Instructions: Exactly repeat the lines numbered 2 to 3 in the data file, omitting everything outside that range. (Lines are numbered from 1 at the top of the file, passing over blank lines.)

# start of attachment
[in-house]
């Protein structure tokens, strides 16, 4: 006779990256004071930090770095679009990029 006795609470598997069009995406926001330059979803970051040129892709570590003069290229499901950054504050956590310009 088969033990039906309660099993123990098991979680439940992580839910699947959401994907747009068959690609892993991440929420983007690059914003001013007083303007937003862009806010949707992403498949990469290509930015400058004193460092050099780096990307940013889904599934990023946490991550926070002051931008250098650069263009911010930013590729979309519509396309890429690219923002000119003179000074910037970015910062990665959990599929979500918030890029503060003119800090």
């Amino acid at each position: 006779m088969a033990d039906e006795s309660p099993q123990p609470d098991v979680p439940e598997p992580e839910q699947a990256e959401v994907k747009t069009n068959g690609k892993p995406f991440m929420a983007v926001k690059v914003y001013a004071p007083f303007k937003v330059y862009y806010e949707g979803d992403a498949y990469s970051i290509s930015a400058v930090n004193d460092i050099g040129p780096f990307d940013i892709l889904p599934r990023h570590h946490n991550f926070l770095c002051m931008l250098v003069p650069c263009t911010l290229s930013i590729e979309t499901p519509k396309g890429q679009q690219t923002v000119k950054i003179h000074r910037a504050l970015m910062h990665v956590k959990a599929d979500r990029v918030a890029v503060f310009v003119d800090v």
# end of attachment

């Protein structure tokens, strides 16, 4: 006779990256004071930090770095679009990029 006795609470598997069009995406926001330059979803970051040129892709570590003069290229499901950054504050956590310009 088969033990039906309660099993123990098991979680439940992580839910699947959401994907747009068959690609892993991440929420983007690059914003001013007083303007937003862009806010949707992403498949990469290509930015400058004193460092050099780096990307940013889904599934990023946490991550926070002051931008250098650069263009911010930013590729979309519509396309890429690219923002000119003179000074910037970015910062990665959990599929979500918030890029503060003119800090």
């Amino acid at each position: 006779m088969a033990d039906e006795s309660p099993q123990p609470d098991v979680p439940e598997p992580e839910q699947a990256e959401v994907k747009t069009n068959g690609k892993p995406f991440m929420a983007v926001k690059v914003y001013a004071p007083f303007k937003v330059y862009y806010e949707g979803d992403a498949y990469s970051i290509s930015a400058v930090n004193d460092i050099g040129p780096f990307d940013i892709l889904p599934r990023h570590h946490n991550f926070l770095c002051m931008l250098v003069p650069c263009t911010l290229s930013i590729e979309t499901p519509k396309g890429q679009q690219t923002v000119k950054i003179h000074r910037a504050l970015m910062h990665v956590k959990a599929d979500r990029v918030a890029v503060f310009v003119d800090v």